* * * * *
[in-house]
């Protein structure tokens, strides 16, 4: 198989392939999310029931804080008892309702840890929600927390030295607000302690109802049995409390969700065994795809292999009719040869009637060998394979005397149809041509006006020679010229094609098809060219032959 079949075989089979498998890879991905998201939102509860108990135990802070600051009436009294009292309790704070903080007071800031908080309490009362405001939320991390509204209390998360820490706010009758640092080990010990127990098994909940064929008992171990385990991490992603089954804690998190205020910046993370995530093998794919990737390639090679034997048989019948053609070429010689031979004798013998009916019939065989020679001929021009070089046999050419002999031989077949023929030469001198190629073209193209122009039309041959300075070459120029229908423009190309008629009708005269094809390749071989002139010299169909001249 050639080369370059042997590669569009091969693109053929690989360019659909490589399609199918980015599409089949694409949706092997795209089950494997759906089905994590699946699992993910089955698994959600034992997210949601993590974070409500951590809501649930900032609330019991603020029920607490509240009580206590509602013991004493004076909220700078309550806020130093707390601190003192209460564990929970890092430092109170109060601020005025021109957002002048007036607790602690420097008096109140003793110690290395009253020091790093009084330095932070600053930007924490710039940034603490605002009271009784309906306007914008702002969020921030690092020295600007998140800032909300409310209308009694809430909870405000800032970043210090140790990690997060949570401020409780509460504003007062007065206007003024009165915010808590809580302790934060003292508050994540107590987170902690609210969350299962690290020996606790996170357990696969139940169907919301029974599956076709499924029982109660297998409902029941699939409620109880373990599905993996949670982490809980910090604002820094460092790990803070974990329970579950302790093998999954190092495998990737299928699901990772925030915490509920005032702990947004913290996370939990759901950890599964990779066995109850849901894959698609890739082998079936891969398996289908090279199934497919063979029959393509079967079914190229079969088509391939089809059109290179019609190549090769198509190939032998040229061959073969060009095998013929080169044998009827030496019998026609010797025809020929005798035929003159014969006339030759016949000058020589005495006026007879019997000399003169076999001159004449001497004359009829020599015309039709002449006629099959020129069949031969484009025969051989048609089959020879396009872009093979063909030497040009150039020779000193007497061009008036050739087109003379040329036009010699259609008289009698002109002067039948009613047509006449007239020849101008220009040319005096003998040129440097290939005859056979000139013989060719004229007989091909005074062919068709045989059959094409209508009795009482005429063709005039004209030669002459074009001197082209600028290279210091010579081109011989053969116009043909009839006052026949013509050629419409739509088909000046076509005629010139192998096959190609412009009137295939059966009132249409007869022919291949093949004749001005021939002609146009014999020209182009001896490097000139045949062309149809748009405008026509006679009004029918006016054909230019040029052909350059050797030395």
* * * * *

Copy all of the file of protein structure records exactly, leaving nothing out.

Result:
[in-house]
């Protein structure tokens, strides 16, 4: 198989392939999310029931804080008892309702840890929600927390030295607000302690109802049995409390969700065994795809292999009719040869009637060998394979005397149809041509006006020679010229094609098809060219032959 079949075989089979498998890879991905998201939102509860108990135990802070600051009436009294009292309790704070903080007071800031908080309490009362405001939320991390509204209390998360820490706010009758640092080990010990127990098994909940064929008992171990385990991490992603089954804690998190205020910046993370995530093998794919990737390639090679034997048989019948053609070429010689031979004798013998009916019939065989020679001929021009070089046999050419002999031989077949023929030469001198190629073209193209122009039309041959300075070459120029229908423009190309008629009708005269094809390749071989002139010299169909001249 050639080369370059042997590669569009091969693109053929690989360019659909490589399609199918980015599409089949694409949706092997795209089950494997759906089905994590699946699992993910089955698994959600034992997210949601993590974070409500951590809501649930900032609330019991603020029920607490509240009580206590509602013991004493004076909220700078309550806020130093707390601190003192209460564990929970890092430092109170109060601020005025021109957002002048007036607790602690420097008096109140003793110690290395009253020091790093009084330095932070600053930007924490710039940034603490605002009271009784309906306007914008702002969020921030690092020295600007998140800032909300409310209308009694809430909870405000800032970043210090140790990690997060949570401020409780509460504003007062007065206007003024009165915010808590809580302790934060003292508050994540107590987170902690609210969350299962690290020996606790996170357990696969139940169907919301029974599956076709499924029982109660297998409902029941699939409620109880373990599905993996949670982490809980910090604002820094460092790990803070974990329970579950302790093998999954190092495998990737299928699901990772925030915490509920005032702990947004913290996370939990759901950890599964990779066995109850849901894959698609890739082998079936891969398996289908090279199934497919063979029959393509079967079914190229079969088509391939089809059109290179019609190549090769198509190939032998040229061959073969060009095998013929080169044998009827030496019998026609010797025809020929005798035929003159014969006339030759016949000058020589005495006026007879019997000399003169076999001159004449001497004359009829020599015309039709002449006629099959020129069949031969484009025969051989048609089959020879396009872009093979063909030497040009150039020779000193007497061009008036050739087109003379040329036009010699259609008289009698002109002067039948009613047509006449007239020849101008220009040319005096003998040129440097290939005859056979000139013989060719004229007989091909005074062919068709045989059959094409209508009795009482005429063709005039004209030669002459074009001197082209600028290279210091010579081109011989053969116009043909009839006052026949013509050629419409739509088909000046076509005629010139192998096959190609412009009137295939059966009132249409007869022919291949093949004749001005021939002609146009014999020209182009001896490097000139045949062309149809748009405008026509006679009004029918006016054909230019040029052909350059050797030395």